Kathy Helbling scoured the Internet to find the locations of nearby compressor stations so she could drive by to hear for herself the kind of noise it generated.
And she quickly discovered they all seemed to be tucked away in secluded, rural places – places down long winding roads and away from housing developments, schools and other high-traffic areas.
“It makes me wonder a lot,” she told the Cecil Township Board of Supervisors Monday during a public hearing regarding a proposed ordinance that would govern where compressor stations would be permitted.
While Helbling was describing the compressor station MarkWest is seeking a special exception to install on Coleman Road near state Route 980, the supervisors on Monday met to solicit public comment of the ordinance, which would allow the facilities as a conditional use in certain industrial districts.
And most residents who spoke at the meeting agreed: They believed that compressor stations should be allowed only in industrial districts – with many asking the board to restrict it to heavy industrial districts only.
But Cecil resident Elizabeth Cowden disagreed.
“I’ve tortured over this many sleepless nights,” she told them, adding that she had looked at a zoning map of the township and noted that there were few heavy industrial districts – and that they were small and close to densely populated areas.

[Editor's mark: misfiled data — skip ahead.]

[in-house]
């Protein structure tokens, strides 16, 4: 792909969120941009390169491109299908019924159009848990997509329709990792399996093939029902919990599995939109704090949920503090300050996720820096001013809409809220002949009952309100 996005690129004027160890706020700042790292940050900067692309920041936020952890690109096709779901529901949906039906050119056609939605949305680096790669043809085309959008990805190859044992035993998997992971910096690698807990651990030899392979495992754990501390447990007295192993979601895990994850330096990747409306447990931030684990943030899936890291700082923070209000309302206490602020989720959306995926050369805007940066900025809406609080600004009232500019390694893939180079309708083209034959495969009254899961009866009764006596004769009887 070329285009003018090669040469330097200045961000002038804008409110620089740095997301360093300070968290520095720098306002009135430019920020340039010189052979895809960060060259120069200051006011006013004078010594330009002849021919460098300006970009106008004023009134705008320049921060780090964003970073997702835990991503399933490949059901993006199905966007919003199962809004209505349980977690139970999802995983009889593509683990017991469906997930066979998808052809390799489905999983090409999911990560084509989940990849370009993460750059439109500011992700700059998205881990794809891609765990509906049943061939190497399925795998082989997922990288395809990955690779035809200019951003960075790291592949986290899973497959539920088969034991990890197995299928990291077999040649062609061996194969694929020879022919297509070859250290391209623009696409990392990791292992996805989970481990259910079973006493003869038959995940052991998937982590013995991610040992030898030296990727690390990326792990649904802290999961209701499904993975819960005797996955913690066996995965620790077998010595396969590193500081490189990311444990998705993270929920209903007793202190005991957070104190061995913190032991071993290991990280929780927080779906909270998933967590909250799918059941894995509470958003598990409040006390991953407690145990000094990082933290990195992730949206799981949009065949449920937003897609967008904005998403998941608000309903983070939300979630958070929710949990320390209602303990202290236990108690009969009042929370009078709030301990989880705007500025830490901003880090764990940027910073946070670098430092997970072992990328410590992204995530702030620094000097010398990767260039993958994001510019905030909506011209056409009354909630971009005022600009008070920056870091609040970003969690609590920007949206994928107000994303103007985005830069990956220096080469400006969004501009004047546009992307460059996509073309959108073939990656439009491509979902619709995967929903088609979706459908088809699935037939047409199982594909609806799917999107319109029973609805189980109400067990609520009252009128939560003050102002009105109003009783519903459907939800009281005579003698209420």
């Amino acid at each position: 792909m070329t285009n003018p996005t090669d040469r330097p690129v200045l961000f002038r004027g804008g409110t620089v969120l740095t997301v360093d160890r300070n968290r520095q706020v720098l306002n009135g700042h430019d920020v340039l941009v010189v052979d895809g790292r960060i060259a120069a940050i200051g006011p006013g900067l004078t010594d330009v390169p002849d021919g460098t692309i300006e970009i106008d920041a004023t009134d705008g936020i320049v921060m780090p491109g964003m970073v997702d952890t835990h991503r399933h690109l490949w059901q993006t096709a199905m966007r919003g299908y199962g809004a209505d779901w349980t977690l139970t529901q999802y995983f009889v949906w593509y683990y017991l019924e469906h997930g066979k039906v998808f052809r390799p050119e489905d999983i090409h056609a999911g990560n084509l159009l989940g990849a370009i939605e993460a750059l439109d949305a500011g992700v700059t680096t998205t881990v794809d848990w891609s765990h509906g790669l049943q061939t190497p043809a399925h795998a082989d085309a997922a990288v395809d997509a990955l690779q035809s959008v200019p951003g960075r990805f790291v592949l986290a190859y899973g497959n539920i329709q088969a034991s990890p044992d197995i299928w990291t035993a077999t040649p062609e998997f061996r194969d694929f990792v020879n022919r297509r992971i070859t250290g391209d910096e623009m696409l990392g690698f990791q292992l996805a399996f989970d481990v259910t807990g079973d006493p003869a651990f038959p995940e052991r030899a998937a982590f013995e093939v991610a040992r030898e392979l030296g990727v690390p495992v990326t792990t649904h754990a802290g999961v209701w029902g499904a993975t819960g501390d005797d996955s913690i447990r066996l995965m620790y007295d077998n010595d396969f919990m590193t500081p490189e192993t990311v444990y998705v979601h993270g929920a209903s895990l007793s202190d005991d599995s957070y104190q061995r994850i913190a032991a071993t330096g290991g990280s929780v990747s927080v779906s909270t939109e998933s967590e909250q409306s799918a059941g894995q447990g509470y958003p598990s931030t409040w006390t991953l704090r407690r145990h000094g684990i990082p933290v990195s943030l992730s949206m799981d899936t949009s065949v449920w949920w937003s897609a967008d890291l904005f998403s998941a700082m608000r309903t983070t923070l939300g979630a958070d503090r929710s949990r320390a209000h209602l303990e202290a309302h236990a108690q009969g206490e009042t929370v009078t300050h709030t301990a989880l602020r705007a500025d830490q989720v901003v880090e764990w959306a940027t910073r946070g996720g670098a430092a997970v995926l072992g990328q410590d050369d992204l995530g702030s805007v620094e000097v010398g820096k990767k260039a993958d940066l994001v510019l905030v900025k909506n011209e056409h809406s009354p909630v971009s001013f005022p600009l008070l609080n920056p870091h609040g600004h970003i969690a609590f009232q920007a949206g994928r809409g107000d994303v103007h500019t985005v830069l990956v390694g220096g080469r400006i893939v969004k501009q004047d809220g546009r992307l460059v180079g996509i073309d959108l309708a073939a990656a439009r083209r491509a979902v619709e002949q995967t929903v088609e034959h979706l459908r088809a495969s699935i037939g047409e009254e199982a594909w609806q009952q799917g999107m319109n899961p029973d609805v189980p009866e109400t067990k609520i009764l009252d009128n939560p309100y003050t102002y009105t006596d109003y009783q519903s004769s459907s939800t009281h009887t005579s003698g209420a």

After telling supervisors that compressor stations should be placed on large, rural, secluded areas, she suggested the board consider instead permitting the facilities as a conditional use in certain residential areas.
She also asked that supervisors assemble a 10-member volunteer board to study the best way to handle the ordinance governing compressor stations, volunteering to serve on the board herself.
Cecil fire Chief Dennis Bertie asked about the language in the ordinance, and if the distinction between compressor stations and natural processing stations would be made clear.
While MarkWest is now proposing to build a compressor station in the township that would force out water in the gas before transporting it, he asked what would preclude the company from later expanding to include other processing there if the language in the ordinance isn’t clear.
“That is a valid questions,” board Chairman Mike Debbis said. “We need to look into it.”
While solicitor John Smith said he couldn’t speak for the company, he said that because that kind of processing is completed at the nearby facility in Chartiers Township, it was “unlikely” that would happen at the proposed Cecil site.
Several residents had also asked if the township had taken any steps to hire an expert in the field who could review information provided by the natural gas industry and help them know what questions to ask during the conditional use process.
Debbis said that while the township has tried to find an engineering firm to come on board in some capacity, it is difficult to find a company who isn’t already on the natural gas company payroll.
“It sounds real simple but it’s not real simple,” he said, adding that the township had reached out to State Rep. Jesse White, D-Cecil, to help in this capacity.
The board continued the meeting to 5:30 p.m. March 7.